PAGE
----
Artist: Tilt
Title: The World Doesn't Know / I Know You're Afraid
Label: Lost Language
By: Simon Jones | 18 June 2004
  • A: The World Doesn't Know
  • B: I Know You're Afraid

Tilt "The World Doesn't Know / I Know You're Afraid"

Out Now on Lost Language

Back in the day Tilt stood atop the mountain as the dons of progressive house and trance, one massive release after another rolling out of their studio, with tracks such as 'I Dream', 'Children', 'Rendezvous' and 'Places' all becoming timeless classics which are held in high regard to this day. With the departure of John Graham some time ago to focus on other projects, production work from Tilt has been slow in forthcoming with only the single 'Headstrong' and a collection of tracks, the 'Little Left Of Centre EP' having been released in the last three years. However that is about to change as this new single for Lost Language marks a new chapter in the life of Tilt, becoming a collective that has added Andy Moor to it's ranks, with an artist album promised in the next few months. In the meantime however, these two tracks should more than satisfy your hunger.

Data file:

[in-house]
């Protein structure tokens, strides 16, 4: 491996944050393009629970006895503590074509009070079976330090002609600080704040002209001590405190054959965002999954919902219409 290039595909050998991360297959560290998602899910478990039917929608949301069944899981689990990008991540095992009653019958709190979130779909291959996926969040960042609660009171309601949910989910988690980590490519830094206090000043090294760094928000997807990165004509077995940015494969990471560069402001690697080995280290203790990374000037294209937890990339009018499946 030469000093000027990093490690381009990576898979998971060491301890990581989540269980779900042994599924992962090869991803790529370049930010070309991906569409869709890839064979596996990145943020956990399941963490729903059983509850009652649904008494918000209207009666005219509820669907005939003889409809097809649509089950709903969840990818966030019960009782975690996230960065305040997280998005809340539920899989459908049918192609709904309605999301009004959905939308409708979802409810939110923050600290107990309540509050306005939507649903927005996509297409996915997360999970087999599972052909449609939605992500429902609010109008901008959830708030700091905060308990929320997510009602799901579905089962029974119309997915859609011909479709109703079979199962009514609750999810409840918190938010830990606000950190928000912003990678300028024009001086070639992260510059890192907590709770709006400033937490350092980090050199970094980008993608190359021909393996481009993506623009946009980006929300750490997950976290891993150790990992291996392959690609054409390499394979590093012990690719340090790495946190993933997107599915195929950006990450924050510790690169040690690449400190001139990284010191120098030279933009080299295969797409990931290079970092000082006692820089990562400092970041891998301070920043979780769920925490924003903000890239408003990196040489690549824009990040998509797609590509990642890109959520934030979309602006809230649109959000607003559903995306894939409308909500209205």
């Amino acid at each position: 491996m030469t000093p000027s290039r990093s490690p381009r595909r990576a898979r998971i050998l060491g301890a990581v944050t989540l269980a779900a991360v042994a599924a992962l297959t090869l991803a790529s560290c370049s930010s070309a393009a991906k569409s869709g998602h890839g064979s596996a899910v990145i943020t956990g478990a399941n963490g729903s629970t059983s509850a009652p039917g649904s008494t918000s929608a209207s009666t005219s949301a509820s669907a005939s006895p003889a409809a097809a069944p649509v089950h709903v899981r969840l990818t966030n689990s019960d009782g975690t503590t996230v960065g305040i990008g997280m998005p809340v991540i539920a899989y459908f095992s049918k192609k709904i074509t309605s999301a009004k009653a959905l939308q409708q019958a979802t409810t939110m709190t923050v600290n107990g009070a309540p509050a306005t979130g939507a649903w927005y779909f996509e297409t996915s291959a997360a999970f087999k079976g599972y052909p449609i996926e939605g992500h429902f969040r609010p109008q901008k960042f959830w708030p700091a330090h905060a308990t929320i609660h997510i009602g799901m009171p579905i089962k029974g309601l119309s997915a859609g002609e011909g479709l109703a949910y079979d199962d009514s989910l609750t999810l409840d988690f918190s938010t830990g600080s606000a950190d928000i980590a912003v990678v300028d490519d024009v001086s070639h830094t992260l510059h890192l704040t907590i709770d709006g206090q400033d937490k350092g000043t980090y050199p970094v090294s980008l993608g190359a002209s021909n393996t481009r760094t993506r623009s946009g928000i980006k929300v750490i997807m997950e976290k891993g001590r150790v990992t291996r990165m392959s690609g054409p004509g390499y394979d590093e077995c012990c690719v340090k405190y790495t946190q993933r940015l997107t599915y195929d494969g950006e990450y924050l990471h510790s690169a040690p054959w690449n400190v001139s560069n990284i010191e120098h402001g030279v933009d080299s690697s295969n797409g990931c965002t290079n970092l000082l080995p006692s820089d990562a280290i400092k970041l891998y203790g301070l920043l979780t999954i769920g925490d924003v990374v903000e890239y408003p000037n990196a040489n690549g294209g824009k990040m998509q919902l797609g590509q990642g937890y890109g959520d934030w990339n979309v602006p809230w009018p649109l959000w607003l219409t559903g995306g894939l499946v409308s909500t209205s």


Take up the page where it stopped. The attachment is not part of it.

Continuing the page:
'The World Doesn't Know' sees Tilt venture into the funky and melodic side of the musical spectrum with this progressive house epic. A rippling bassline bounces beneath floating melodic pads which keep the tempo driving along at a rapid pace. Watch as the bassline cuts in and out during the main section, and the melody takes on a hypnotic role that grabs you right at the peak of the breakdown and locks you in for the ride. Already a massive across the board track for DJs from Pete Tong to Paul Oakenfold, this is Tilt as you've never heard them before.

And taking things down memory lane over on the b-side 'I Know You're Afraid' is a collaboration between the 'old' Tilt, the trio of Parks, Wilson and Quivver. Dirty, techy beats sit at the heart of this industrial breaks cut, a snarling sub bassline, piston style hooks that drill into the groove and sci fi melodies creating a very dark and gritty template indeed. A vocal dialogue from the end of 'The Matrix' is used sparingly at key moments in the track, each time leading into tougher beats, reaching a climax that is a full on aural assault, that having used and abused you, leaves you with a smug satisfactory grin on your face.

So there you have it, the return of one of the biggest names in the scene, albeit with a new direction and new lineup, but if there's one thing that remains, and that's Tilt are still capable of making superb music.

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